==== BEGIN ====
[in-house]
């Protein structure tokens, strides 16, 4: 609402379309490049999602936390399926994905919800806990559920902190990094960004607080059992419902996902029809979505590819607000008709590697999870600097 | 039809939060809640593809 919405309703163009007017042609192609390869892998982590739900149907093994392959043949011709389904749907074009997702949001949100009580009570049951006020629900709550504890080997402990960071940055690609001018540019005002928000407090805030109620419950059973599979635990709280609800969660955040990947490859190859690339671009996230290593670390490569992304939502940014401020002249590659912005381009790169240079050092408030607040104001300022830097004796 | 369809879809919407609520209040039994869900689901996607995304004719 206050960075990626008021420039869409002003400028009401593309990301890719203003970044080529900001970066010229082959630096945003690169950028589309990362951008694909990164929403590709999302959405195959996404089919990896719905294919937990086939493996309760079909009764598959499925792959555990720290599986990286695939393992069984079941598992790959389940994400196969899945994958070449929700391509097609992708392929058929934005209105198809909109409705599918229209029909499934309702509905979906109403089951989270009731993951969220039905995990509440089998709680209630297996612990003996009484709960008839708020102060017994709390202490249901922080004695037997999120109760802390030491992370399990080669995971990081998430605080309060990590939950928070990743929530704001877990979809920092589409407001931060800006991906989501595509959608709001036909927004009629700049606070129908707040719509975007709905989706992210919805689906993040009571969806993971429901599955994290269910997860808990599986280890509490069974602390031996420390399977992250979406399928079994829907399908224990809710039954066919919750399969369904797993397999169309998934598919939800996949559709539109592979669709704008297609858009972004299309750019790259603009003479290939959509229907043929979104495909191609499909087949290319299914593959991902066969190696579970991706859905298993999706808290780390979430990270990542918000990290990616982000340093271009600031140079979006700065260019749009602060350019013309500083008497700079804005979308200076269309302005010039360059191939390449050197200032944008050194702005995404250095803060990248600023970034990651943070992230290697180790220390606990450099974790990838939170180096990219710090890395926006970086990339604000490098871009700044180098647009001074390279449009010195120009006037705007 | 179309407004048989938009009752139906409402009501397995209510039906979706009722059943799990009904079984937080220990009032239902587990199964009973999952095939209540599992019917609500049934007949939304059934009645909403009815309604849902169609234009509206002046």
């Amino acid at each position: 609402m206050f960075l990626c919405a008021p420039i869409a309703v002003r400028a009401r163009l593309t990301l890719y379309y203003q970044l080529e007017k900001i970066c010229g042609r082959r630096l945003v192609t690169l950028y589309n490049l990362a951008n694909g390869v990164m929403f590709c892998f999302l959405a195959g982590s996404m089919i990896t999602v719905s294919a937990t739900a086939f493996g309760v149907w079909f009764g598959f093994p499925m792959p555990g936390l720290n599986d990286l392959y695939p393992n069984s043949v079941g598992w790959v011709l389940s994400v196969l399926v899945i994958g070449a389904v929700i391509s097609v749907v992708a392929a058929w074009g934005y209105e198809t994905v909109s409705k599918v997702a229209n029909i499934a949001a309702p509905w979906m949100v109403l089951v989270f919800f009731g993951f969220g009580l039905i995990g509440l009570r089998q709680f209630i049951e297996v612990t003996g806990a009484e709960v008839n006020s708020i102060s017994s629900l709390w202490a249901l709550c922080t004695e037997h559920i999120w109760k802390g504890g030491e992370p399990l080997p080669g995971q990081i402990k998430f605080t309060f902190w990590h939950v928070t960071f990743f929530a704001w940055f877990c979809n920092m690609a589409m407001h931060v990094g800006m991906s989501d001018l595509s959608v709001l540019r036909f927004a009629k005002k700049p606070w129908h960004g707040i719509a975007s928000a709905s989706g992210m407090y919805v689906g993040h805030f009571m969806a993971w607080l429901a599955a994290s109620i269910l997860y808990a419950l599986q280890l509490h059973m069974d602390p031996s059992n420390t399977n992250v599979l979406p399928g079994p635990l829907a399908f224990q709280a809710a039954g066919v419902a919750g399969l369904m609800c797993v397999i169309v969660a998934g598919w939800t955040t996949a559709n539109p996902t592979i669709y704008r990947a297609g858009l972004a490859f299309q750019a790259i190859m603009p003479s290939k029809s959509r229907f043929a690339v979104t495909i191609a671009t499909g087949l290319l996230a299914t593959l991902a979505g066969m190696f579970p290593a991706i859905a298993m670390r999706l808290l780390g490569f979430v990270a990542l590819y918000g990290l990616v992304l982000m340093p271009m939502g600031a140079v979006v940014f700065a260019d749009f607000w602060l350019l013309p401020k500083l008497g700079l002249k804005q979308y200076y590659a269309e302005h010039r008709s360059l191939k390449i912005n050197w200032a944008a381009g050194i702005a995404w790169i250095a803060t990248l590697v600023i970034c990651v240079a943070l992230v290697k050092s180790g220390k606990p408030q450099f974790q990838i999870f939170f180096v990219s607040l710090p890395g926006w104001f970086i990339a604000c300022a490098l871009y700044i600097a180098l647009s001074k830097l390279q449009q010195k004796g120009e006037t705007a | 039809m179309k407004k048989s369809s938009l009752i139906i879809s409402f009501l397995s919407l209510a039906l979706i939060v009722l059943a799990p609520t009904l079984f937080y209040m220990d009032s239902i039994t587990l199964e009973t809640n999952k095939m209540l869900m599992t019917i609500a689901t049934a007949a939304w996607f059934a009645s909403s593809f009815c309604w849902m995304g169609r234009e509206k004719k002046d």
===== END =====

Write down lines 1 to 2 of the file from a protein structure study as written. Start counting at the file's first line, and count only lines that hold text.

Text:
[in-house]
């Protein structure tokens, strides 16, 4: 609402379309490049999602936390399926994905919800806990559920902190990094960004607080059992419902996902029809979505590819607000008709590697999870600097 | 039809939060809640593809 919405309703163009007017042609192609390869892998982590739900149907093994392959043949011709389904749907074009997702949001949100009580009570049951006020629900709550504890080997402990960071940055690609001018540019005002928000407090805030109620419950059973599979635990709280609800969660955040990947490859190859690339671009996230290593670390490569992304939502940014401020002249590659912005381009790169240079050092408030607040104001300022830097004796 | 369809879809919407609520209040039994869900689901996607995304004719 206050960075990626008021420039869409002003400028009401593309990301890719203003970044080529900001970066010229082959630096945003690169950028589309990362951008694909990164929403590709999302959405195959996404089919990896719905294919937990086939493996309760079909009764598959499925792959555990720290599986990286695939393992069984079941598992790959389940994400196969899945994958070449929700391509097609992708392929058929934005209105198809909109409705599918229209029909499934309702509905979906109403089951989270009731993951969220039905995990509440089998709680209630297996612990003996009484709960008839708020102060017994709390202490249901922080004695037997999120109760802390030491992370399990080669995971990081998430605080309060990590939950928070990743929530704001877990979809920092589409407001931060800006991906989501595509959608709001036909927004009629700049606070129908707040719509975007709905989706992210919805689906993040009571969806993971429901599955994290269910997860808990599986280890509490069974602390031996420390399977992250979406399928079994829907399908224990809710039954066919919750399969369904797993397999169309998934598919939800996949559709539109592979669709704008297609858009972004299309750019790259603009003479290939959509229907043929979104495909191609499909087949290319299914593959991902066969190696579970991706859905298993999706808290780390979430990270990542918000990290990616982000340093271009600031140079979006700065260019749009602060350019013309500083008497700079804005979308200076269309302005010039360059191939390449050197200032944008050194702005995404250095803060990248600023970034990651943070992230290697180790220390606990450099974790990838939170180096990219710090890395926006970086990339604000490098871009700044180098647009001074390279449009010195120009006037705007 | 179309407004048989938009009752139906409402009501397995209510039906979706009722059943799990009904079984937080220990009032239902587990199964009973999952095939209540599992019917609500049934007949939304059934009645909403009815309604849902169609234009509206002046």